Who Will Like It
If you prefer to dig into one project and see it from start to finish, this is ideal for you. Additionally, if there is a skill you want to sharpen—say, you have a killer design eye and want to try your hand at creating marketing materials—this presents an opportunity to do so (and will nicely bolster your portfolio).
How to Get Started
There are several organizations that match professionals to nonprofits in need of pro bono services. Check out Taproot Foundation, Catchafire, and Voolla to find opportunities near you. Additionally, many businesses have pro bono programs where they invite employees to share their skills with local nonprofits. Check with HR to see if your employer has a program like this.
3. Help Others as a Business or Career Coach
There are many nonprofits that strive to help people excel by offering job training or entrepreneurship coaching. To do this effectively, these nonprofits rely on expert advice from successful leaders (hint: like you!). Whereas a board member or pro bono consultant actually manages or oversees projects, as a coach, you’ll be working with a specific nonprofit to offer advice and insights to job seekers or budding entrepreneurs.
What you’ll have to do really varies depending on the program the nonprofit is offering. Some organizations, like Upwardly Global, need experts to meet with constituents occasionally and talk about a specific challenge in job seeking or business building. Others, like Career Resource Center, pair you up with one or two people in need of guidance, and you meet with them regularly as a mentor. What’s required across the board is a good understanding of the topic you’re discussing and commitment to whatever time you sign up for. Because you’re working directly with the nonprofit’s constituents, adhering to time is especially key.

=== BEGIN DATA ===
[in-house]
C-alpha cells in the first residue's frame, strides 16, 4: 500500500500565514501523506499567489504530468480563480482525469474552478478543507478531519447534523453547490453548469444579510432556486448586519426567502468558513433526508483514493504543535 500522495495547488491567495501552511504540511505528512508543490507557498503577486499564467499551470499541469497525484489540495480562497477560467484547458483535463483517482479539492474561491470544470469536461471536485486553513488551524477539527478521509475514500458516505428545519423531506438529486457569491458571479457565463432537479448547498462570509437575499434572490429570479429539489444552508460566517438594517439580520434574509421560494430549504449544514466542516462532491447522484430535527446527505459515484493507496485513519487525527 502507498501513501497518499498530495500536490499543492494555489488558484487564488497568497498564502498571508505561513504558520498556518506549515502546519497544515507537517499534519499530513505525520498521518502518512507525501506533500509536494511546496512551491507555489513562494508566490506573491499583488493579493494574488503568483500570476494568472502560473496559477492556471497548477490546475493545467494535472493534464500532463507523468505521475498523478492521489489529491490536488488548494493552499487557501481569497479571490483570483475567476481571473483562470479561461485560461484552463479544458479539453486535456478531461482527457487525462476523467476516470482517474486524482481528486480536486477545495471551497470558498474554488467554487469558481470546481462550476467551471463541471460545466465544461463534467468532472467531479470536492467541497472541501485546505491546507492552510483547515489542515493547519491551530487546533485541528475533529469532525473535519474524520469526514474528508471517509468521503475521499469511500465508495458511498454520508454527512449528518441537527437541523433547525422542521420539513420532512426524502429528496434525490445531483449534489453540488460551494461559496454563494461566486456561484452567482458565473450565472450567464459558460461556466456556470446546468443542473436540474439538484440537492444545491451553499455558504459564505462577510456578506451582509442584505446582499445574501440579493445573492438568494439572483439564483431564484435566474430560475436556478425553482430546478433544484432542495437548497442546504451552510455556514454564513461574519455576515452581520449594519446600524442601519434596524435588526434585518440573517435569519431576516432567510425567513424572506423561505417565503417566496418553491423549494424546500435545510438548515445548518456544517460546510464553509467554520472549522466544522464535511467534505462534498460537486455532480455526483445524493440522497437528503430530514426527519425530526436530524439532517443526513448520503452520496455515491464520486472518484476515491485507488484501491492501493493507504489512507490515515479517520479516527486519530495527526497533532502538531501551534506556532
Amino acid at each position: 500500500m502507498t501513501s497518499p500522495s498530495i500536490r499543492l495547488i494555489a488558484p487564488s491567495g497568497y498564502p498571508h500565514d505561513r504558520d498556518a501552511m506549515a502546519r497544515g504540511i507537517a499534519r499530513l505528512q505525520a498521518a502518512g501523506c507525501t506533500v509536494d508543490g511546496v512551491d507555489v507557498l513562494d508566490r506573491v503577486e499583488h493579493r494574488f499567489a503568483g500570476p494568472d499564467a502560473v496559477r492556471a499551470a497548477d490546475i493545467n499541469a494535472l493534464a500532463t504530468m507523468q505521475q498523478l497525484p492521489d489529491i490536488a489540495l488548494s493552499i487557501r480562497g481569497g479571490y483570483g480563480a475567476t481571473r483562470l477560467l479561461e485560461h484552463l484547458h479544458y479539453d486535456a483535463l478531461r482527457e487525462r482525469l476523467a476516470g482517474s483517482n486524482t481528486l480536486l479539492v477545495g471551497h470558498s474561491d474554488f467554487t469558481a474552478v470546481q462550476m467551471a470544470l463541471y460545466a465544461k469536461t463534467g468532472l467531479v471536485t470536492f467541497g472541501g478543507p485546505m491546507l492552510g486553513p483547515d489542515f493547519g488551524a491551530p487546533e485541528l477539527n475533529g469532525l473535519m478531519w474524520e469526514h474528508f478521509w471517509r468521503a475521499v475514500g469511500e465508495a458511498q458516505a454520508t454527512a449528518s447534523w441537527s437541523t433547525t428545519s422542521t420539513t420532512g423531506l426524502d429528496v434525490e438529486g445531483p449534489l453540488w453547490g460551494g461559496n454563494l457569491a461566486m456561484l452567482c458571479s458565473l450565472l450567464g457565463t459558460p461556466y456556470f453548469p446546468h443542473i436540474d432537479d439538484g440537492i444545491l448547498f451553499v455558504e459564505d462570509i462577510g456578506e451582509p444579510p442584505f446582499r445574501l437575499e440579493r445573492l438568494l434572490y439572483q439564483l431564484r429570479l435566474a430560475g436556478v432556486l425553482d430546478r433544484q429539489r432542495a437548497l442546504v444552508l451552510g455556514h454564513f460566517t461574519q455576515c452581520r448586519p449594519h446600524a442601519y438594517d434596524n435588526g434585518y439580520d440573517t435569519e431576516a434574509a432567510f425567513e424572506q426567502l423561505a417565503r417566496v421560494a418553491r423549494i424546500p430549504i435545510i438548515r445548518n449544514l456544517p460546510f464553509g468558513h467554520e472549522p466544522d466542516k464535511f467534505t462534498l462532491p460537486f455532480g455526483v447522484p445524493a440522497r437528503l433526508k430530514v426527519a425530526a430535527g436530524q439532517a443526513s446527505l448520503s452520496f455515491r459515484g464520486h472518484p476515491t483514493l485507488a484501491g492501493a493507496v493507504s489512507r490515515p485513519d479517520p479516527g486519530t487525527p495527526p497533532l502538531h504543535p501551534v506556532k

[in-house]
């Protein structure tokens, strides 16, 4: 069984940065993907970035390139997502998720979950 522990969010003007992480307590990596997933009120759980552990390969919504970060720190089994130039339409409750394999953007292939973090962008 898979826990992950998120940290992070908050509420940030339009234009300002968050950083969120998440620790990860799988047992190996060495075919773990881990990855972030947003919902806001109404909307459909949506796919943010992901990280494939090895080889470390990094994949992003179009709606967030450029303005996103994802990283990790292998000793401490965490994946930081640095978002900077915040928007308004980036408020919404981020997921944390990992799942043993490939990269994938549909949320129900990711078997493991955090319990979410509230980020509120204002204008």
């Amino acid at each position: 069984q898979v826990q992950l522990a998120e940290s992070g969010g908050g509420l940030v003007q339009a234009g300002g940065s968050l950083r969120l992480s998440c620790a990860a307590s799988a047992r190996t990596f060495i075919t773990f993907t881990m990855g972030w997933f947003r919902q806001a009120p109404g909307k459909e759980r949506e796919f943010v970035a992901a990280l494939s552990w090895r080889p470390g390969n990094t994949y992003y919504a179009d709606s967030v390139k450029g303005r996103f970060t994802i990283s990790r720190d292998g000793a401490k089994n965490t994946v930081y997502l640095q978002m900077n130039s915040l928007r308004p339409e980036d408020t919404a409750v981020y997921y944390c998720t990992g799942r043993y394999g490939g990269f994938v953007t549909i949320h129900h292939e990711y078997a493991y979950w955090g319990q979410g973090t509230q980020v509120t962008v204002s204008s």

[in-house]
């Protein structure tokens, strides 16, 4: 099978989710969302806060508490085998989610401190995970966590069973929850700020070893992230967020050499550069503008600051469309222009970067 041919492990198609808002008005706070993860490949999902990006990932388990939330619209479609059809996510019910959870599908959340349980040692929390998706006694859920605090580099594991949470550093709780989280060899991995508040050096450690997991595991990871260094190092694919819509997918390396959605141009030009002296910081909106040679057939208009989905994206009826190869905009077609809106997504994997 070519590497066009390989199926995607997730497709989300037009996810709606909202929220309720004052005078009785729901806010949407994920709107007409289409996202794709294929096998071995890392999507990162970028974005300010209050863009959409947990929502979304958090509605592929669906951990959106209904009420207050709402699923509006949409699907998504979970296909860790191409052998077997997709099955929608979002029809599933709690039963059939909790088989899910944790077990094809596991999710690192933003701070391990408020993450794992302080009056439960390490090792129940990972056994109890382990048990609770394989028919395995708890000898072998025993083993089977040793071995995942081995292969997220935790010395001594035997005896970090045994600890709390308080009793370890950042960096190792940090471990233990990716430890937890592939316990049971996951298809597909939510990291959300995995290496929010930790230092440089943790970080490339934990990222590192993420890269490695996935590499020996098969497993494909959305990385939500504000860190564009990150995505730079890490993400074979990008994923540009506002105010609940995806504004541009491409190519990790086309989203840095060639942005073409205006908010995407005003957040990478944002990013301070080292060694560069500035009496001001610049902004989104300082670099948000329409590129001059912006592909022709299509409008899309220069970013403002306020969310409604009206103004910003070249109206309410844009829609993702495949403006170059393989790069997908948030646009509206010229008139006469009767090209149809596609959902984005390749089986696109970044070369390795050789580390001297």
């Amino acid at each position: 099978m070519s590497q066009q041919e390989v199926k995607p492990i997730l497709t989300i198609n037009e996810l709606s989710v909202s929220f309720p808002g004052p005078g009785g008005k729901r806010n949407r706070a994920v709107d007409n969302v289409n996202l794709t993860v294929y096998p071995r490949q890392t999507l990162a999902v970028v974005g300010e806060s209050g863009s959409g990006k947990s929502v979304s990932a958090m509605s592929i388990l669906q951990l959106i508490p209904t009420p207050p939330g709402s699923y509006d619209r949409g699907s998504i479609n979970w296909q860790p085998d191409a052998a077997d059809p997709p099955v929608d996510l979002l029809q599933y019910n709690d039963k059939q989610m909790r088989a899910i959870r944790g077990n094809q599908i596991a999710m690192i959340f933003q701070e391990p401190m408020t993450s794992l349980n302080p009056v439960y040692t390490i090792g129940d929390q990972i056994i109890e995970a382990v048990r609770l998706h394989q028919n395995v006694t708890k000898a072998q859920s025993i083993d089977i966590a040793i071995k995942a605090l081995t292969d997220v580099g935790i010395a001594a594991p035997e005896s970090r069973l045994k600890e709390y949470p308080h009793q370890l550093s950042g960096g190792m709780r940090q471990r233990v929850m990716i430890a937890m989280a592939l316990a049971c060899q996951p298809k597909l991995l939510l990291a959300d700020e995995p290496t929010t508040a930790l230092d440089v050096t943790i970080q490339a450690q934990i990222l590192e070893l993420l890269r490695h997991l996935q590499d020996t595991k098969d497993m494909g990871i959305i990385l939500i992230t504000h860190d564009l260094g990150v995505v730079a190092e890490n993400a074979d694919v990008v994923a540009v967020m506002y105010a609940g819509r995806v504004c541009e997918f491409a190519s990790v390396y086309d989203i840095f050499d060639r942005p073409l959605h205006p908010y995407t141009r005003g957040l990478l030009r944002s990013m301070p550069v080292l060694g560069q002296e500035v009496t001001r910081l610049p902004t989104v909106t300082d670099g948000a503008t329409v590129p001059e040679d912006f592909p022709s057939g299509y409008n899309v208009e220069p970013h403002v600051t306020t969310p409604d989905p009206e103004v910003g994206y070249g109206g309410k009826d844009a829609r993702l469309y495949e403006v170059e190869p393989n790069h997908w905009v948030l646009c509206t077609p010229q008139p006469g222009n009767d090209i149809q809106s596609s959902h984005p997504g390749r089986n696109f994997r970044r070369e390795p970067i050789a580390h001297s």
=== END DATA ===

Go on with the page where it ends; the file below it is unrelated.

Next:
Who Will Like It
If you need more flexibility in how often you volunteer, you’ll enjoy this opportunity. It’s also good if you want to work directly with people and see the impact of your involvement. Additionally, coaching allows you to stretch your skills, as you have to apply your knowledge regularly to new situations. Plus, if you’re participating in a formal program, you can network with other coaches.
How to Get Started
To get the most of an opportunity like this, it helps to volunteer with an organization that has a structured and successful program. MercyCorps’ MicroMentor program often needs business coaches, while Dress for Success and Net Impact offer opportunities for career coaches. To find more opportunities, search on Idealist or reach out to a university or public library near you (they often have programs that support local business owners and job seekers).
Volunteering can be a rewarding way to help others while also growing your skills and expertise. Consider seeking one of these opportunities this year, and look forward to reaping the many benefits.
Have you ever participated in any of these volunteer opportunities? Do you have any other opportunities to share? Add your insights below!
Photo of volunteer tree courtesy of Shutterstock.
Allison Jones is a writer and changemaker committed to helping people make the world a better place. She’s an editor at Idealist.org, a global nonprofit that connects people jobs, internships, and volunteer opportunities at social-impact organizations around the world. When not working she’s blogging about how to create a career that makes a difference at allisonj.org, exploring her New Jersey neighborhood by foot, and making a mess in her kitchen.More from this Author